Category Archives: Frye Alert

Frye Alert: “Things I Wanna Show My Girlfriend”

One of the things the blogger at thingsiwannashowmygirlfriend is the Frye-Kemp correspondence. This paragraph from one of the letters from Frye to Helen in 1932 caught his attention:

Denied the supreme satisfaction of the bed-sheets, he sublimates himself in letter-sheets. I carried on this literary flirtation with you some years ago, in the first summer I was home and we corresponded. But since I have grown to love you so immeasurably more than I did then, or could then, the ideal lady at the other end of the postal service has become a part of myself, and when I write I am painfully conscious only of your absence. Hence these awkward, stammering, whining, almost illiterate letters.

Margaret Atwood, “In Other Worlds”

Margaret Atwood in extended conversation at Emory University last year where she delivered the Ellmann Lecture, “Science Fiction and Human Imagination.”

The Globe and Mail and The Star have articles on Margaret Atwood’s new collection, In Other Worlds, that make reference to her relationship to Frye. The Telegraph fills in a little more detail.

A previous post on Frye and Atwood here.

Frye Alert: Anatomies

httpv://www.youtube.com/watch?v=cHGu11GL9qw

Bloom interviewed by the New York Times

Here’s a review of Harold Bloom’s The Anatomy of Influence in The Brooklyn Rail.

It’s difficult to be fully comfortable with Bloom when it comes to Frye. Frye himself suggested that Bloom’s “chief anxiety of influence” related to him. The reviewer notes, for example, that Bloom says he derived his title from Burton’s The Anatomy of Melancholy, which he claims to love. It is also, of course, an unmistakable echo of Anatomy of Criticism, which Bloom recently claimed he can no longer read.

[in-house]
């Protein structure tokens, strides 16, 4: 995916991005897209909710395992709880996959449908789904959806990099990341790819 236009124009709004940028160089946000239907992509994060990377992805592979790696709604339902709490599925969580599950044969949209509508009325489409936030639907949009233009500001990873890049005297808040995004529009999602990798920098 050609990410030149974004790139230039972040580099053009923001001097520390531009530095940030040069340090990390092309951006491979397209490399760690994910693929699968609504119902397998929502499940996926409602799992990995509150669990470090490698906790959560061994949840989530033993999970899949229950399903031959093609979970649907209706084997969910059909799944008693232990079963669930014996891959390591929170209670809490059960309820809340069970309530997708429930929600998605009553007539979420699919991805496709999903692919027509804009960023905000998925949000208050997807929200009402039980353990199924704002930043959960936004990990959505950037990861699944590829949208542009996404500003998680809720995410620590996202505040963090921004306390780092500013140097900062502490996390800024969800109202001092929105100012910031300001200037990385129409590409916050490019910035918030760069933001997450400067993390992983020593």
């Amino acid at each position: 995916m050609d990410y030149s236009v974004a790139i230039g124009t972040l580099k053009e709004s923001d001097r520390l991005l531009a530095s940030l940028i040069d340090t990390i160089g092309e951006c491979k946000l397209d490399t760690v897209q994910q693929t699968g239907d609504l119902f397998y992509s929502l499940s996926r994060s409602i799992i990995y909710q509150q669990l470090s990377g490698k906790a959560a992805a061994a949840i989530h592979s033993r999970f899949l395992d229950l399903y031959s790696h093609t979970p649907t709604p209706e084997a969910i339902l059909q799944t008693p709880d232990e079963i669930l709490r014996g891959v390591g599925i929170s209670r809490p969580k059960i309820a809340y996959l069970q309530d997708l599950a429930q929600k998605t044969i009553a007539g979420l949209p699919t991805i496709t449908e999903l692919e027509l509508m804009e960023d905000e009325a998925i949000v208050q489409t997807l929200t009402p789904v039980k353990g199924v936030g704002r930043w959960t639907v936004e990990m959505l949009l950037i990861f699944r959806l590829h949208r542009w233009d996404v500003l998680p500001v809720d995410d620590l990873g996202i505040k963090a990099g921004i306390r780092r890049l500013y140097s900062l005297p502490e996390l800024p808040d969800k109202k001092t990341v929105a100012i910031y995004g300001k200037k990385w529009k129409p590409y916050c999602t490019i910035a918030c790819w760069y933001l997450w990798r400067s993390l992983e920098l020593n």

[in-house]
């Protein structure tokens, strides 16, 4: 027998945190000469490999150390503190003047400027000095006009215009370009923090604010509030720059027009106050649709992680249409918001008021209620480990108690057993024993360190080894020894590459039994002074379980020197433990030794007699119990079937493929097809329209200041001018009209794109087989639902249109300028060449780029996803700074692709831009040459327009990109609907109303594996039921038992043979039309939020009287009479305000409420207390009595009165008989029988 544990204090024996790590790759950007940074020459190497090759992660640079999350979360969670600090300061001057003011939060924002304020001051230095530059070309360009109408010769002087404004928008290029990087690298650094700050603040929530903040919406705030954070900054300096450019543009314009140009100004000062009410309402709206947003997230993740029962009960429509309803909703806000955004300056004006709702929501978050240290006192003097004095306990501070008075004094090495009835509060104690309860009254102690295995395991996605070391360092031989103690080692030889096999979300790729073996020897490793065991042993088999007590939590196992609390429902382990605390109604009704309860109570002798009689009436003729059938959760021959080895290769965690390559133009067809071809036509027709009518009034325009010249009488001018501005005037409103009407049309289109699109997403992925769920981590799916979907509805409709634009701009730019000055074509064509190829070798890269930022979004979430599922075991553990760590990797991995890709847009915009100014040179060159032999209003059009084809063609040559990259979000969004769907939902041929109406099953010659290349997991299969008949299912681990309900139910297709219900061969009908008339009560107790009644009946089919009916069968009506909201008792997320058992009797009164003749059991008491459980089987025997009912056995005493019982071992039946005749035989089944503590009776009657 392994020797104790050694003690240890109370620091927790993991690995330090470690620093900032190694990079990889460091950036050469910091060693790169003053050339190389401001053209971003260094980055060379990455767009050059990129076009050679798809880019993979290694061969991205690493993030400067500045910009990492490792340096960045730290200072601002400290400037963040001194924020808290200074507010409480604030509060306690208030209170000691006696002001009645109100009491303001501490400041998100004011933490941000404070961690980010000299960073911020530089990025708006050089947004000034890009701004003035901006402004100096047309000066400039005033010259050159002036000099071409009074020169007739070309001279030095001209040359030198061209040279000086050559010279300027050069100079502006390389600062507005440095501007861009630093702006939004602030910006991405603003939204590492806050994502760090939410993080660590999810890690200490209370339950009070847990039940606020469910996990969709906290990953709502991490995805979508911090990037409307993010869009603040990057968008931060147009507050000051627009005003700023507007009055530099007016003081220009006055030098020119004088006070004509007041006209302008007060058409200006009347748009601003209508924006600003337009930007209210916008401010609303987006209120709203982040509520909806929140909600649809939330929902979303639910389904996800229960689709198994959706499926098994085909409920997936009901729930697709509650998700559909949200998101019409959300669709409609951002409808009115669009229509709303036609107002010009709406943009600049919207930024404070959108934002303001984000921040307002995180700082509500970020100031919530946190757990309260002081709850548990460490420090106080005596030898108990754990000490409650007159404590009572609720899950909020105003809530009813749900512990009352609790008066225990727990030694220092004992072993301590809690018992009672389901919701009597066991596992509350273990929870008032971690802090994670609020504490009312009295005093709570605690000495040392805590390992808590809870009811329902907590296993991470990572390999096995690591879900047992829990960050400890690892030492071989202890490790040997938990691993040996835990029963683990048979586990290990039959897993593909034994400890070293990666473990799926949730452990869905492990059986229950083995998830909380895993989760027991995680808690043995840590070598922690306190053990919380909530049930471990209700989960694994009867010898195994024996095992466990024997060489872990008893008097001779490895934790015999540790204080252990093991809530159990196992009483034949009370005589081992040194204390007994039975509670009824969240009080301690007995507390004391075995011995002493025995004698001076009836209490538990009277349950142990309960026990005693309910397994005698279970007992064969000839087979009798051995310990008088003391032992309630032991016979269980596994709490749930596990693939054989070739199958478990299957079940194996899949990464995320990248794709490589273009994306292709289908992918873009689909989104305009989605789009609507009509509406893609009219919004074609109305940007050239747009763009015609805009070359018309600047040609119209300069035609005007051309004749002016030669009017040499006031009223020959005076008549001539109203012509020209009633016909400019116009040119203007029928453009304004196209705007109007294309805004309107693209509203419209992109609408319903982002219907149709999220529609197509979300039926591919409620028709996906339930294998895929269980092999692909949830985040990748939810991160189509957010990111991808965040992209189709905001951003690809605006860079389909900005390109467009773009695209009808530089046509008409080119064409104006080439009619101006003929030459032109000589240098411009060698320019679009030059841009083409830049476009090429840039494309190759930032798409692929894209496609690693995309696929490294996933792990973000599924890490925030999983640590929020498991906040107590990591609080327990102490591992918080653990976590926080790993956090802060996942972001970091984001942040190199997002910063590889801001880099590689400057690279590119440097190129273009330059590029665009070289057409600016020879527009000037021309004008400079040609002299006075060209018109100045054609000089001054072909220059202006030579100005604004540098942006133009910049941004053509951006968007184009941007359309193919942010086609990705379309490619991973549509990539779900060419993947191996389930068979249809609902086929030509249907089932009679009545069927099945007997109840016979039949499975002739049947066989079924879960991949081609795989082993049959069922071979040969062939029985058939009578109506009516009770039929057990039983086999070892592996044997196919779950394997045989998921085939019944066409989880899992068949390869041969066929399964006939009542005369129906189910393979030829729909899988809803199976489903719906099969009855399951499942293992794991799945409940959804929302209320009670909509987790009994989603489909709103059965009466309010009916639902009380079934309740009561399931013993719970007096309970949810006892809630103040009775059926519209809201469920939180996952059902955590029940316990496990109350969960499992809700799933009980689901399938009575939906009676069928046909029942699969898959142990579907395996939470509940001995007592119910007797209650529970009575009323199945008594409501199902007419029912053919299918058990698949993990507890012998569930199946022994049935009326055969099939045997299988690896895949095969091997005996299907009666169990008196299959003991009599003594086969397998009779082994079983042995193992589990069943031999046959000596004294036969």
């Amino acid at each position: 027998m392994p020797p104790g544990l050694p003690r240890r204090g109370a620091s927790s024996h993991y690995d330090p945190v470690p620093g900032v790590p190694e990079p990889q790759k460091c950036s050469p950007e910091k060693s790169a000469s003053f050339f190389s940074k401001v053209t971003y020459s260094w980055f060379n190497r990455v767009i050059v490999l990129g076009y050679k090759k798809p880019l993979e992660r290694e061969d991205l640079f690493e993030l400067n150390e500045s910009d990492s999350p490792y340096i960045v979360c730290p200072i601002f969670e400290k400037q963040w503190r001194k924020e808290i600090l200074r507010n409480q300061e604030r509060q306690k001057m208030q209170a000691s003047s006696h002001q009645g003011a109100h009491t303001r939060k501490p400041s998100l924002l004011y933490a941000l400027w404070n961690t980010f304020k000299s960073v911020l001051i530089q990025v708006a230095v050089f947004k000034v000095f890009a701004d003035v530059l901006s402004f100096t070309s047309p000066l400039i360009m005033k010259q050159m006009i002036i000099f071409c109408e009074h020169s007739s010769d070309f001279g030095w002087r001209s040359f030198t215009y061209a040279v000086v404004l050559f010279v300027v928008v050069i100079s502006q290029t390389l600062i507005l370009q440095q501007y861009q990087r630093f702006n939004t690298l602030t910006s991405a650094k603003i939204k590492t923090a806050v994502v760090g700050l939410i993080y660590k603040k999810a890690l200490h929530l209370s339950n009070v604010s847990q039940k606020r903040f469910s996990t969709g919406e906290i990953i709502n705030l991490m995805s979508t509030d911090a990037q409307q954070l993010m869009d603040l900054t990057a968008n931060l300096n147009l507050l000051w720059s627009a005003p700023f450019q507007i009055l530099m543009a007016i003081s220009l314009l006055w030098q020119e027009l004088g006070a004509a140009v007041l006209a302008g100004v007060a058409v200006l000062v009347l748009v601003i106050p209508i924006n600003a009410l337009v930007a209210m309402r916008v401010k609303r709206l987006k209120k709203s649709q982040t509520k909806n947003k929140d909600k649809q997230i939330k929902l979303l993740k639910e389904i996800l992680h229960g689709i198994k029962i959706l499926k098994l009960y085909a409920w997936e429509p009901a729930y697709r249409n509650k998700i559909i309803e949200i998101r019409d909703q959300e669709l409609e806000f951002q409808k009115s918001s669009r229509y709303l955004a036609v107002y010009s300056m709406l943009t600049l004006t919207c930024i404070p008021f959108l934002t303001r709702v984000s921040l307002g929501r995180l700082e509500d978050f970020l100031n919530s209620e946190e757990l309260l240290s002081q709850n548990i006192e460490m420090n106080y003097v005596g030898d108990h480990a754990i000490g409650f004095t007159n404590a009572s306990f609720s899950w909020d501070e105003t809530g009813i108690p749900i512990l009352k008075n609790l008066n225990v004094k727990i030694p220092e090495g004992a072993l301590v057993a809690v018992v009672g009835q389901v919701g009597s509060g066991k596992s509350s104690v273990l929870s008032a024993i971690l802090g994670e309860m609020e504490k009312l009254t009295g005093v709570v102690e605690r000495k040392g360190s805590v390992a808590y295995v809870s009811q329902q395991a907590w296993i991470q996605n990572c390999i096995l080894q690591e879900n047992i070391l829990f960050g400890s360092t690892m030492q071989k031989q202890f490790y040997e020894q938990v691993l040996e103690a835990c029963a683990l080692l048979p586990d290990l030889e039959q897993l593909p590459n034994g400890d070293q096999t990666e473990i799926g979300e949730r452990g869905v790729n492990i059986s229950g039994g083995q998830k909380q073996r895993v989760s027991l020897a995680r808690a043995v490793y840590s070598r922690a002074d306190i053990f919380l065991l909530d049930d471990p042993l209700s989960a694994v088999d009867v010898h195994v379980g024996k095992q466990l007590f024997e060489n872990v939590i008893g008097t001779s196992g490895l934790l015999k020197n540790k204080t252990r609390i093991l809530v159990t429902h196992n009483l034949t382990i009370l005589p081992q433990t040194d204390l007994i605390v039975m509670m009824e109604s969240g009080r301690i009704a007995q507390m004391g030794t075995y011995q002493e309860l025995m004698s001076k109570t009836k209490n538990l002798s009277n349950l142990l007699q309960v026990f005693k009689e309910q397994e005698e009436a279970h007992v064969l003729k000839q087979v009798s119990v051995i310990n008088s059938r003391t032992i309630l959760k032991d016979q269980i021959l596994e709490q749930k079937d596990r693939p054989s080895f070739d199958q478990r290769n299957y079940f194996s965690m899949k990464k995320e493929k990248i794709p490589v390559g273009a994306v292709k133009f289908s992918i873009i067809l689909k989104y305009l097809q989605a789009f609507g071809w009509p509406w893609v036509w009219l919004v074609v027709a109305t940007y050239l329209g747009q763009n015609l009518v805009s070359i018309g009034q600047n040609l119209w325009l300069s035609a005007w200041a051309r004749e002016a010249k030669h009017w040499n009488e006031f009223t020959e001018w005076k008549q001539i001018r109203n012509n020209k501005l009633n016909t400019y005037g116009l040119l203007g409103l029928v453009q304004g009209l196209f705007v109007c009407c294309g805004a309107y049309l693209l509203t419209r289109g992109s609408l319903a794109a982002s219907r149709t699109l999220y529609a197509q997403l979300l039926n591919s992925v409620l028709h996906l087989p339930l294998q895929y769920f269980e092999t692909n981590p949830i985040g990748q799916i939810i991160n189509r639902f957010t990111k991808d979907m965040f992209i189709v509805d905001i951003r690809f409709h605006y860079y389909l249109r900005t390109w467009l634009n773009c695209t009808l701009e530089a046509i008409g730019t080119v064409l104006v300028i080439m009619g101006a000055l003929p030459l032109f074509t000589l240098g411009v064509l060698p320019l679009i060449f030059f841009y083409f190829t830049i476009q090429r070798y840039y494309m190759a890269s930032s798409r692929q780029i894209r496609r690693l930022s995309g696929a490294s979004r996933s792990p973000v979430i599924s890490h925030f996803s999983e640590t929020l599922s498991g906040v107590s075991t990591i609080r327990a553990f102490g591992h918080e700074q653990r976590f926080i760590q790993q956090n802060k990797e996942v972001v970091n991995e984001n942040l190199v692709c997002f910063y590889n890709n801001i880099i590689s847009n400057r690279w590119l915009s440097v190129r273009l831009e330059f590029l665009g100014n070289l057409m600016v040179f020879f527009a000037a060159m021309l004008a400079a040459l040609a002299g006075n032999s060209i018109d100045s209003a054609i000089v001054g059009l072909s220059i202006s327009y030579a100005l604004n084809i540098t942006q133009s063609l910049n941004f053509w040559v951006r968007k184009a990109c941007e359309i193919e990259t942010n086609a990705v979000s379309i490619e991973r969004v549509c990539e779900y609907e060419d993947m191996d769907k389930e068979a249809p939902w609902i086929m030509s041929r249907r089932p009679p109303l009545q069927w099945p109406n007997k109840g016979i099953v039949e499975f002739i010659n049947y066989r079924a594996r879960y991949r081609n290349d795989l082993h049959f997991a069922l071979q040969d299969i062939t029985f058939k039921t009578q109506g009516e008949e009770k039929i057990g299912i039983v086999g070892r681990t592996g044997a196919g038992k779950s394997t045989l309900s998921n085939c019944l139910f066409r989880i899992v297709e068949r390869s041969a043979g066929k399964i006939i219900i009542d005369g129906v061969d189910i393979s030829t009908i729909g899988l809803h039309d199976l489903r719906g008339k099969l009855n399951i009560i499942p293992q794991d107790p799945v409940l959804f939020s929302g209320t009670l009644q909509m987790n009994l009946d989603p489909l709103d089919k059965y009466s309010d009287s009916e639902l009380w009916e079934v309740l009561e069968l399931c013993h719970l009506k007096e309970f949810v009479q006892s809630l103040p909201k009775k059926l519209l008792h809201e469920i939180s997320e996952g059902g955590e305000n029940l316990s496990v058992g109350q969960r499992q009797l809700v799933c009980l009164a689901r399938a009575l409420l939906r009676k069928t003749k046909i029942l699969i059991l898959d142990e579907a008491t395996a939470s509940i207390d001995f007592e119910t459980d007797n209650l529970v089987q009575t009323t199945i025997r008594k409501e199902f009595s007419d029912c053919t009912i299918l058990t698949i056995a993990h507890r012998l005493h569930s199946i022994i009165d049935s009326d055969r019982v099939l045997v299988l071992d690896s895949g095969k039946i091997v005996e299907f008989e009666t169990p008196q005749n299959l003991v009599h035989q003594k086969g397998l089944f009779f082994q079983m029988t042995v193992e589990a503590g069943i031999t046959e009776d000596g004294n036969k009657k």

From the review:

Bloom has carried the banner for “secular canonization” for a long time, and notes that he fought for it first with the distinguished critic Northrop Frye and later against the New Cynicism. “For more than half a century I have tried to confront greatness directly, hardly a fashionable stance,” he says, “but I see no other justification for literary criticism in the shadows of our Evening Land.”

How is this “secular canon” established?

The weapon of choice in Bloom’s arsenal is the pronouncement. The book abounds in statements that can only be accepted or denied and that are not supported by anything more than the power of his assertions and explanations.

This nicely encapsulates the fact that the subjective response at the centre of Bloom’s criticism is only on the periphery of Frye’s. It is also a reminder that while criticism may include value judgments, it cannot be based on value judgments.

Jonathan Allan’s earlier post on The Anatomy of Influence here.

Frye Alert: “The Anatomy of Influence”

Here’s a review of Harold Bloom’s The Anatomy 0f Influence in The National Post. Bloom’s relationship to Frye has always made me uneasy, and Frye himself seemed to wrestle with it, as you can see from a previous post here. If anyone else wants to weigh in, that’d be great. I’ll keep my eye out for other reviews.

Frye Alert

Lynn Beavis, the director of the Richmond Art Gallery, cites Frye’s “Academy Without Walls” in a recent column in the Richmond News.

An excerpt: